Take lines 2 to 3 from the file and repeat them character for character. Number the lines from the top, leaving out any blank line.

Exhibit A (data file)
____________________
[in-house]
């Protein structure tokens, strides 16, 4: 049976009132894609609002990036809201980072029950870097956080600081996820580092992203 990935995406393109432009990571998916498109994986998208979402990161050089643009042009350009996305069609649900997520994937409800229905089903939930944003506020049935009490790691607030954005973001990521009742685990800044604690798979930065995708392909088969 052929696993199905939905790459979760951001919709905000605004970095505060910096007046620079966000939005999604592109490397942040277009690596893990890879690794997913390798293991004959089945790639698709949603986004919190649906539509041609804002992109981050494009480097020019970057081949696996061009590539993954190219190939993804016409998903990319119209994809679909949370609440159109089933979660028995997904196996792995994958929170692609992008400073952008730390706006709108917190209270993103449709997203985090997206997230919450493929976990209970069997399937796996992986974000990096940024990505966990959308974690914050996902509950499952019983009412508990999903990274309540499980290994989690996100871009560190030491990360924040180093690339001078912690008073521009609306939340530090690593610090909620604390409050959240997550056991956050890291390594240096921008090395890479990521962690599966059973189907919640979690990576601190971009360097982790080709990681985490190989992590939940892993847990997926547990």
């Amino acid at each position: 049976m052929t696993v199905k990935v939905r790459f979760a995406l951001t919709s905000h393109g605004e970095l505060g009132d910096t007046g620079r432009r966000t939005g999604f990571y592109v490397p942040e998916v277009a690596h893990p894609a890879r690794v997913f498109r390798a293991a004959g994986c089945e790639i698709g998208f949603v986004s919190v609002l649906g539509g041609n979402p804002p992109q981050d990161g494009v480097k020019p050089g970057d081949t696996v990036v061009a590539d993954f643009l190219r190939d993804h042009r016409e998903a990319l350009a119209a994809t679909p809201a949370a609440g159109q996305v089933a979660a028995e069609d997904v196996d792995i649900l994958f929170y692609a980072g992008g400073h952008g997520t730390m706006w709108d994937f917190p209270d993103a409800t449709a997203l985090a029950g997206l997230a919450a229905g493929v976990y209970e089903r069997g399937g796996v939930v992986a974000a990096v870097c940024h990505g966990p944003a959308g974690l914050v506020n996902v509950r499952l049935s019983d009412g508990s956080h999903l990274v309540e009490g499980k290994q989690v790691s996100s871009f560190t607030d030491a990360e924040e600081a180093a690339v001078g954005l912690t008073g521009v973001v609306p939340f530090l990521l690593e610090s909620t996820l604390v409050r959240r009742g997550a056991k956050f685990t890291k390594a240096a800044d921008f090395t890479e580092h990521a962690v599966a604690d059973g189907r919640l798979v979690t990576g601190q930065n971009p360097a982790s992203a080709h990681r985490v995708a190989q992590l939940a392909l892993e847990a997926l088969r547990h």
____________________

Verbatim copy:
């Protein structure tokens, strides 16, 4: 049976009132894609609002990036809201980072029950870097956080600081996820580092992203 990935995406393109432009990571998916498109994986998208979402990161050089643009042009350009996305069609649900997520994937409800229905089903939930944003506020049935009490790691607030954005973001990521009742685990800044604690798979930065995708392909088969 052929696993199905939905790459979760951001919709905000605004970095505060910096007046620079966000939005999604592109490397942040277009690596893990890879690794997913390798293991004959089945790639698709949603986004919190649906539509041609804002992109981050494009480097020019970057081949696996061009590539993954190219190939993804016409998903990319119209994809679909949370609440159109089933979660028995997904196996792995994958929170692609992008400073952008730390706006709108917190209270993103449709997203985090997206997230919450493929976990209970069997399937796996992986974000990096940024990505966990959308974690914050996902509950499952019983009412508990999903990274309540499980290994989690996100871009560190030491990360924040180093690339001078912690008073521009609306939340530090690593610090909620604390409050959240997550056991956050890291390594240096921008090395890479990521962690599966059973189907919640979690990576601190971009360097982790080709990681985490190989992590939940892993847990997926547990």
């Amino acid at each position: 049976m052929t696993v199905k990935v939905r790459f979760a995406l951001t919709s905000h393109g605004e970095l505060g009132d910096t007046g620079r432009r966000t939005g999604f990571y592109v490397p942040e998916v277009a690596h893990p894609a890879r690794v997913f498109r390798a293991a004959g994986c089945e790639i698709g998208f949603v986004s919190v609002l649906g539509g041609n979402p804002p992109q981050d990161g494009v480097k020019p050089g970057d081949t696996v990036v061009a590539d993954f643009l190219r190939d993804h042009r016409e998903a990319l350009a119209a994809t679909p809201a949370a609440g159109q996305v089933a979660a028995e069609d997904v196996d792995i649900l994958f929170y692609a980072g992008g400073h952008g997520t730390m706006w709108d994937f917190p209270d993103a409800t449709a997203l985090a029950g997206l997230a919450a229905g493929v976990y209970e089903r069997g399937g796996v939930v992986a974000a990096v870097c940024h990505g966990p944003a959308g974690l914050v506020n996902v509950r499952l049935s019983d009412g508990s956080h999903l990274v309540e009490g499980k290994q989690v790691s996100s871009f560190t607030d030491a990360e924040e600081a180093a690339v001078g954005l912690t008073g521009v973001v609306p939340f530090l990521l690593e610090s909620t996820l604390v409050r959240r009742g997550a056991k956050f685990t890291k390594a240096a800044d921008f090395t890479e580092h990521a962690v599966a604690d059973g189907r919640l798979v979690t990576g601190q930065n971009p360097a982790s992203a080709h990681r985490v995708a190989q992590l939940a392909l892993e847990a997926l088969r547990h």